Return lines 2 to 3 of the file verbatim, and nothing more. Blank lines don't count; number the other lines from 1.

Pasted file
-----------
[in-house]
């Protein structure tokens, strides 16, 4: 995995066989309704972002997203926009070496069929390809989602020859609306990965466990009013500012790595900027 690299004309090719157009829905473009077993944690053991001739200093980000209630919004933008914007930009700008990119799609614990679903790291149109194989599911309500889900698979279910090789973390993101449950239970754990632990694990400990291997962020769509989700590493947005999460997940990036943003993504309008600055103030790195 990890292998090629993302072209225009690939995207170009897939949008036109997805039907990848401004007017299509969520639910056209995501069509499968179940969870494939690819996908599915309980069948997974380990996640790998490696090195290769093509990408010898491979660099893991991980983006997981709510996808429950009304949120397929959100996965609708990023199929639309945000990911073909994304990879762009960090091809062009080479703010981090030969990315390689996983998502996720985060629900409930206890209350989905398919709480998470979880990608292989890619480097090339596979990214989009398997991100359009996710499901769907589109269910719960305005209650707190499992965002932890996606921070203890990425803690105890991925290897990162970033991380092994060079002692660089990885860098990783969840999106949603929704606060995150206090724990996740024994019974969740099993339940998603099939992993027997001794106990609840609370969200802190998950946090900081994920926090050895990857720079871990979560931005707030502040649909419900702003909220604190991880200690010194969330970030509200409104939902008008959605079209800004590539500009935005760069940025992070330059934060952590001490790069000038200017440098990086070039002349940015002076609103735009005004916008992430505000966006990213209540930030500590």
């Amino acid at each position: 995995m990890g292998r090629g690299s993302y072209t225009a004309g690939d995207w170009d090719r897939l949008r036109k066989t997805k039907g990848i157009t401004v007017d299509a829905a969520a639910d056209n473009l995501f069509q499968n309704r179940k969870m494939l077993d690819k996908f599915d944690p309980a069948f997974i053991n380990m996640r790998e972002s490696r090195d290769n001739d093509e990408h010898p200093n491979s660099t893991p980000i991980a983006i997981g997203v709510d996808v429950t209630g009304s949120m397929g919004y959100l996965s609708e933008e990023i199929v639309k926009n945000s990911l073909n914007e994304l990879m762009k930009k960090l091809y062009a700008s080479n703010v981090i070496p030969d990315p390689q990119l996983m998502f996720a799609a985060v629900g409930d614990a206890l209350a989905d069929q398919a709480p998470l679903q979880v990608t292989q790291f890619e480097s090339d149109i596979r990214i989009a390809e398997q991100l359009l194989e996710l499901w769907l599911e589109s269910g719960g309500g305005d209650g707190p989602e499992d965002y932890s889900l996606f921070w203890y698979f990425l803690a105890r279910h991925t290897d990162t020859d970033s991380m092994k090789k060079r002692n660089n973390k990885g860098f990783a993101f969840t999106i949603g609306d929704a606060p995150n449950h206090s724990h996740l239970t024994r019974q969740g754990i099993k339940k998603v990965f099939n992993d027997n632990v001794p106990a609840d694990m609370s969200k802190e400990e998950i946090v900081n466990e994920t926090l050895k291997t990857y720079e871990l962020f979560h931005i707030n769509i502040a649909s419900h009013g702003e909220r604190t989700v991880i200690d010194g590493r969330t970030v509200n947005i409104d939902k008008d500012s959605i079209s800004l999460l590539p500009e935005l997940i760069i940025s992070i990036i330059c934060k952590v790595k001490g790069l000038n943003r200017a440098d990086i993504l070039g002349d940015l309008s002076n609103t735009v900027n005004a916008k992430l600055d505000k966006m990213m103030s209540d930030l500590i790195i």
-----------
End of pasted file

């Protein structure tokens, strides 16, 4: 995995066989309704972002997203926009070496069929390809989602020859609306990965466990009013500012790595900027 690299004309090719157009829905473009077993944690053991001739200093980000209630919004933008914007930009700008990119799609614990679903790291149109194989599911309500889900698979279910090789973390993101449950239970754990632990694990400990291997962020769509989700590493947005999460997940990036943003993504309008600055103030790195 990890292998090629993302072209225009690939995207170009897939949008036109997805039907990848401004007017299509969520639910056209995501069509499968179940969870494939690819996908599915309980069948997974380990996640790998490696090195290769093509990408010898491979660099893991991980983006997981709510996808429950009304949120397929959100996965609708990023199929639309945000990911073909994304990879762009960090091809062009080479703010981090030969990315390689996983998502996720985060629900409930206890209350989905398919709480998470979880990608292989890619480097090339596979990214989009398997991100359009996710499901769907589109269910719960305005209650707190499992965002932890996606921070203890990425803690105890991925290897990162970033991380092994060079002692660089990885860098990783969840999106949603929704606060995150206090724990996740024994019974969740099993339940998603099939992993027997001794106990609840609370969200802190998950946090900081994920926090050895990857720079871990979560931005707030502040649909419900702003909220604190991880200690010194969330970030509200409104939902008008959605079209800004590539500009935005760069940025992070330059934060952590001490790069000038200017440098990086070039002349940015002076609103735009005004916008992430505000966006990213209540930030500590």
């Amino acid at each position: 995995m990890g292998r090629g690299s993302y072209t225009a004309g690939d995207w170009d090719r897939l949008r036109k066989t997805k039907g990848i157009t401004v007017d299509a829905a969520a639910d056209n473009l995501f069509q499968n309704r179940k969870m494939l077993d690819k996908f599915d944690p309980a069948f997974i053991n380990m996640r790998e972002s490696r090195d290769n001739d093509e990408h010898p200093n491979s660099t893991p980000i991980a983006i997981g997203v709510d996808v429950t209630g009304s949120m397929g919004y959100l996965s609708e933008e990023i199929v639309k926009n945000s990911l073909n914007e994304l990879m762009k930009k960090l091809y062009a700008s080479n703010v981090i070496p030969d990315p390689q990119l996983m998502f996720a799609a985060v629900g409930d614990a206890l209350a989905d069929q398919a709480p998470l679903q979880v990608t292989q790291f890619e480097s090339d149109i596979r990214i989009a390809e398997q991100l359009l194989e996710l499901w769907l599911e589109s269910g719960g309500g305005d209650g707190p989602e499992d965002y932890s889900l996606f921070w203890y698979f990425l803690a105890r279910h991925t290897d990162t020859d970033s991380m092994k090789k060079r002692n660089n973390k990885g860098f990783a993101f969840t999106i949603g609306d929704a606060p995150n449950h206090s724990h996740l239970t024994r019974q969740g754990i099993k339940k998603v990965f099939n992993d027997n632990v001794p106990a609840d694990m609370s969200k802190e400990e998950i946090v900081n466990e994920t926090l050895k291997t990857y720079e871990l962020f979560h931005i707030n769509i502040a649909s419900h009013g702003e909220r604190t989700v991880i200690d010194g590493r969330t970030v509200n947005i409104d939902k008008d500012s959605i079209s800004l999460l590539p500009e935005l997940i760069i940025s992070i990036i330059c934060k952590v790595k001490g790069l000038n943003r200017a440098d990086i993504l070039g002349d940015l309008s002076n609103t735009v900027n005004a916008k992430l600055d505000k966006m990213m103030s209540d930030l500590i790195i």